Texas Property Code, Section 92.016 - Rights of a Tenant Who is a Victim of Family Violence
This statute is relevant for spouses who are victims of family violence and are seeking to terminate their lease early as part of the divorce process.

This section of the Texas Property Code allows a tenant who is a victim of family violence to terminate their lease early without penalty by providing certain documentation to the landlord. This could be relevant in a divorce situation where one spouse is a victim of family violence and needs to terminate the lease as part of separating from the other spouse.

Federal Statutes & Rules

Servicemembers Civil Relief Act (SCRA) - 50 U.S.C. §§ 3901-4043
While not directly related to divorce, the SCRA provides protections for military servicemembers that can affect residential lease obligations, which may be relevant for divorcing military spouses.

The Servicemembers Civil Relief Act allows active duty military members to terminate a residential lease under certain conditions, such as receiving orders for a permanent change of station or deployment for a period of not less than 90 days. This federal law could be relevant if one or both spouses in a divorce are military servicemembers and are seeking to terminate a lease early. The SCRA also provides other protections, such as capping interest rates on pre-service obligations and preventing default judgments in certain circumstances. It is important for military spouses to be aware of these rights, especially during a divorce, as they may impact financial obligations and housing arrangements.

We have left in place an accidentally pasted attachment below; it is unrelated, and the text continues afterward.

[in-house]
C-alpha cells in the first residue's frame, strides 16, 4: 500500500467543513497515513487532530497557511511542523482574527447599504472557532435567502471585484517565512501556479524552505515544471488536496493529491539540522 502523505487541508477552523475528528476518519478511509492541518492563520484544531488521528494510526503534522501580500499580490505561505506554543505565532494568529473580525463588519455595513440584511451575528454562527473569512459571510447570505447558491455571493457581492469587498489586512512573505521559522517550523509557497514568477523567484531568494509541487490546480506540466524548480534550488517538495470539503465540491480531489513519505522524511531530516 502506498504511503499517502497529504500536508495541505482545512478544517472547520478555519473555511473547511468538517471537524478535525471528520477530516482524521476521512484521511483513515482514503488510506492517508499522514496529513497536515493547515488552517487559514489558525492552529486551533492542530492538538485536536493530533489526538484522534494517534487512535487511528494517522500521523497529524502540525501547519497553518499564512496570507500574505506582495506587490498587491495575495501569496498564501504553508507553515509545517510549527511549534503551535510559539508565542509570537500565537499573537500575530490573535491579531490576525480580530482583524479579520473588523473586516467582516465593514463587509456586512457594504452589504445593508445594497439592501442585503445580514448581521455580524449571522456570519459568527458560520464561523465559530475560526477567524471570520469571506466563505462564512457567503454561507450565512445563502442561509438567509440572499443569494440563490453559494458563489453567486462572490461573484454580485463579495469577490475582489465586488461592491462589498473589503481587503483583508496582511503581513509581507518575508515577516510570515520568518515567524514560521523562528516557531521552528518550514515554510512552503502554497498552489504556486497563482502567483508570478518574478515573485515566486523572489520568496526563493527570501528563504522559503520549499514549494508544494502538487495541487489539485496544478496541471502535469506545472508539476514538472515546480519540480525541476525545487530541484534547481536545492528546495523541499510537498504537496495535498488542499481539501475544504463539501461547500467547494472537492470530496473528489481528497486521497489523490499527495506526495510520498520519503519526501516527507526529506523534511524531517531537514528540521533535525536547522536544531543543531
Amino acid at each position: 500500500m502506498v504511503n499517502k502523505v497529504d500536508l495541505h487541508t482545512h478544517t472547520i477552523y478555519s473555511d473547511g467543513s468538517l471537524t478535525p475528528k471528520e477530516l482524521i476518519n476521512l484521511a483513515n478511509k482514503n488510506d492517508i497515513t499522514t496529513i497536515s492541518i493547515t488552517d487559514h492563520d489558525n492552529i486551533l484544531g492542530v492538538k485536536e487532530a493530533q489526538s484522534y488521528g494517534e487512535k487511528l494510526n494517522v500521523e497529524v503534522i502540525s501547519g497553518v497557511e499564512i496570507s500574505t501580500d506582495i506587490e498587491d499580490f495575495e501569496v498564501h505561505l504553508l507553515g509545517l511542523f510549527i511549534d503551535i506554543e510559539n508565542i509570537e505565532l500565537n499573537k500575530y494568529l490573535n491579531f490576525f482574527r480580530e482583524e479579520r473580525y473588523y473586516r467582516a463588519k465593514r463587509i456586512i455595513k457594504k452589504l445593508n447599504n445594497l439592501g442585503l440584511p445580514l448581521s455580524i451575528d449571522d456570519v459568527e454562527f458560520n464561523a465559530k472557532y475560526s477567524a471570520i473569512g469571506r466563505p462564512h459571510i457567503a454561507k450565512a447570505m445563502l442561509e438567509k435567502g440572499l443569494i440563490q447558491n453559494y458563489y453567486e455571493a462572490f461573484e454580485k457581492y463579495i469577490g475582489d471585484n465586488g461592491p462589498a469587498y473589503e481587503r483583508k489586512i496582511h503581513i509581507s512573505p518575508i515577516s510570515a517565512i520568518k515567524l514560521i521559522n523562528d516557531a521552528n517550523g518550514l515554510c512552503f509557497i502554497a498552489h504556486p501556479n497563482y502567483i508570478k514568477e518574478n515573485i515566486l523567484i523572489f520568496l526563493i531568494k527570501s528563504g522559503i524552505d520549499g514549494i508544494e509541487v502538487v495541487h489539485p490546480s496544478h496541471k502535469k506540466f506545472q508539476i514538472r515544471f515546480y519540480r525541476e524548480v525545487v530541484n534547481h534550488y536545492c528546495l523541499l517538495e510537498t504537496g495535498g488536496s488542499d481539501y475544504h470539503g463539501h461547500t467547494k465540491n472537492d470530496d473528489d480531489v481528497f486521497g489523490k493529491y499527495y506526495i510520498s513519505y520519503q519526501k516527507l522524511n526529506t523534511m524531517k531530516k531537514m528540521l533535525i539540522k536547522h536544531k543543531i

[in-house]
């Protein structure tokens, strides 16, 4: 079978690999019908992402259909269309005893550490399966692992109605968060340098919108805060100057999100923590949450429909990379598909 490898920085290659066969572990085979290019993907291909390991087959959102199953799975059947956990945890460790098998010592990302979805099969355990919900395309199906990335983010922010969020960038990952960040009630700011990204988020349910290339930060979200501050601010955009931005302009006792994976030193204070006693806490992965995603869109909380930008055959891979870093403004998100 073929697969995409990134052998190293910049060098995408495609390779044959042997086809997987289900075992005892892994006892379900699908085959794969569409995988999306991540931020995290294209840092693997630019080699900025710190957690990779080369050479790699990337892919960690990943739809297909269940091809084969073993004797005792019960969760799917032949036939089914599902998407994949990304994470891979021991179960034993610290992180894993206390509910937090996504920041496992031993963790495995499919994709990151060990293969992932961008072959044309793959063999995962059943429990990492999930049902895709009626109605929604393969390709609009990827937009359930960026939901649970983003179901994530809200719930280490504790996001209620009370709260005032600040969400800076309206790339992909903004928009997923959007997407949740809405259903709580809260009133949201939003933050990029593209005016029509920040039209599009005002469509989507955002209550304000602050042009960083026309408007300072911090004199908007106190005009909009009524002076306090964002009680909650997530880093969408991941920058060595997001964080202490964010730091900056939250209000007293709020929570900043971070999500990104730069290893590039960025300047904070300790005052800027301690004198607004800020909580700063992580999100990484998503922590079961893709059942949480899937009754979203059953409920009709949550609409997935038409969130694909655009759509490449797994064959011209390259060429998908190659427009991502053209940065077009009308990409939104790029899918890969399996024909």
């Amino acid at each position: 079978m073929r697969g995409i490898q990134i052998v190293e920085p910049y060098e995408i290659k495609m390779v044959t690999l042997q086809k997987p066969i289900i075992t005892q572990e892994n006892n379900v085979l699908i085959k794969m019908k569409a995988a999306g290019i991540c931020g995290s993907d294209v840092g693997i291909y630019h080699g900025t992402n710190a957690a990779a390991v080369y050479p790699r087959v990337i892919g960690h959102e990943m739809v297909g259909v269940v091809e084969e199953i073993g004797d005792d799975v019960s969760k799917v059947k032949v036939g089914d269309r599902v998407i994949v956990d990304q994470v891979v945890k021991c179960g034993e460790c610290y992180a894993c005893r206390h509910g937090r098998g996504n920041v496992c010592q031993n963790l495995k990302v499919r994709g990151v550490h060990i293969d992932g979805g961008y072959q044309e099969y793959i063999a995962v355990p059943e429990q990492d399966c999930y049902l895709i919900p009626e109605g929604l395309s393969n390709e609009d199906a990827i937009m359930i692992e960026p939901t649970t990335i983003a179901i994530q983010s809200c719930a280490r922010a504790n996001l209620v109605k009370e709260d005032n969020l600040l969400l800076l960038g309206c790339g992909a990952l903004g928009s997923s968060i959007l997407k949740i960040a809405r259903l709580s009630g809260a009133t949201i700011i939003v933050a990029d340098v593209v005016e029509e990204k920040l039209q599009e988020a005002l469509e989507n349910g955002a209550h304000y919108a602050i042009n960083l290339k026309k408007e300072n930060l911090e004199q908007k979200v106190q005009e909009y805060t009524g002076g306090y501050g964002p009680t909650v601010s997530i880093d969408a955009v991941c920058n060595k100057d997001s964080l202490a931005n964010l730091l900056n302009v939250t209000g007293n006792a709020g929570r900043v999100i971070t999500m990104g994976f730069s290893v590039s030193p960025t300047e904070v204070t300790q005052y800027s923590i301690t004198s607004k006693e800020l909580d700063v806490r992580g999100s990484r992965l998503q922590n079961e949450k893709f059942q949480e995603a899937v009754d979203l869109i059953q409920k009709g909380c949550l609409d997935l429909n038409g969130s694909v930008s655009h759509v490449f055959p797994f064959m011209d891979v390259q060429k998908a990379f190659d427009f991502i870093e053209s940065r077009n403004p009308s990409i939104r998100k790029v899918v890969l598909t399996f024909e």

Violence Against Women Act (VAWA) - 34 U.S.C. § 12491
VAWA includes provisions that may affect the ability of a spouse to terminate a residential lease without penalty in cases involving domestic violence, dating violence, sexual assault, or stalking.

The Violence Against Women Act provides certain housing protections for victims of domestic violence, dating violence, sexual assault, or stalking. These protections can include the ability to terminate a lease early without penalty, the right to have locks changed, and protection against being evicted or denied housing based on the actions of an abuser. If a spouse involved in a divorce is a victim of such actions, VAWA's provisions may allow for early termination of the lease. This is particularly relevant for ensuring the safety and housing stability of the victimized spouse during and after the divorce process.

Fair Housing Act (FHA) - 42 U.S.C. §§ 3601-3619
The FHA prohibits discrimination in housing based on race, color, religion, sex, familial status, national origin, or disability, which may be relevant in the context of divorce and housing.

The Fair Housing Act prohibits discrimination in the sale, rental, and financing of dwellings based on race, color, religion, sex, familial status, national origin, or disability. While the FHA does not directly address divorce and lease obligations, it ensures that individuals going through a divorce are not discriminated against when seeking new housing or attempting to modify existing housing arrangements. This is important for divorcing spouses to understand, as it protects their rights to fair housing regardless of their marital status.